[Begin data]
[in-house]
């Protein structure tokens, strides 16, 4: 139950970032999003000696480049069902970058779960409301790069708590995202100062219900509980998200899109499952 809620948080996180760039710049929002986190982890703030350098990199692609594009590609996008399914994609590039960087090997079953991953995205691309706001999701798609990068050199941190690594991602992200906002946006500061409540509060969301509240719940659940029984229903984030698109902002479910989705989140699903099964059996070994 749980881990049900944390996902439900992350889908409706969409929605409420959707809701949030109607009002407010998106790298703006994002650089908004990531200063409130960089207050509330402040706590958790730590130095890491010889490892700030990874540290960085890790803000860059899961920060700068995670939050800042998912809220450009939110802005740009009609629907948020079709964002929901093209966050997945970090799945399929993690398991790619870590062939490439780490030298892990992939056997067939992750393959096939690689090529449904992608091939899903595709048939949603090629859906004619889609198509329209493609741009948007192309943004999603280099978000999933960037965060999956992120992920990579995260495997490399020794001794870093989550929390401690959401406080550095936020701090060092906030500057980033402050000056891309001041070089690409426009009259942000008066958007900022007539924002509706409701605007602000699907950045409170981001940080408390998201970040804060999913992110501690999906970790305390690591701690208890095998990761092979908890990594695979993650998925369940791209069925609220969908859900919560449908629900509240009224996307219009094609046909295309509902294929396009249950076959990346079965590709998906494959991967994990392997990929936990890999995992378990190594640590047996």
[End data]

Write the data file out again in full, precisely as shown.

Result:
[in-house]
């Protein structure tokens, strides 16, 4: 139950970032999003000696480049069902970058779960409301790069708590995202100062219900509980998200899109499952 809620948080996180760039710049929002986190982890703030350098990199692609594009590609996008399914994609590039960087090997079953991953995205691309706001999701798609990068050199941190690594991602992200906002946006500061409540509060969301509240719940659940029984229903984030698109902002479910989705989140699903099964059996070994 749980881990049900944390996902439900992350889908409706969409929605409420959707809701949030109607009002407010998106790298703006994002650089908004990531200063409130960089207050509330402040706590958790730590130095890491010889490892700030990874540290960085890790803000860059899961920060700068995670939050800042998912809220450009939110802005740009009609629907948020079709964002929901093209966050997945970090799945399929993690398991790619870590062939490439780490030298892990992939056997067939992750393959096939690689090529449904992608091939899903595709048939949603090629859906004619889609198509329209493609741009948007192309943004999603280099978000999933960037965060999956992120992920990579995260495997490399020794001794870093989550929390401690959401406080550095936020701090060092906030500057980033402050000056891309001041070089690409426009009259942000008066958007900022007539924002509706409701605007602000699907950045409170981001940080408390998201970040804060999913992110501690999906970790305390690591701690208890095998990761092979908890990594695979993650998925369940791209069925609220969908859900919560449908629900509240009224996307219009094609046909295309509902294929396009249950076959990346079965590709998906494959991967994990392997990929936990890999995992378990190594640590047996």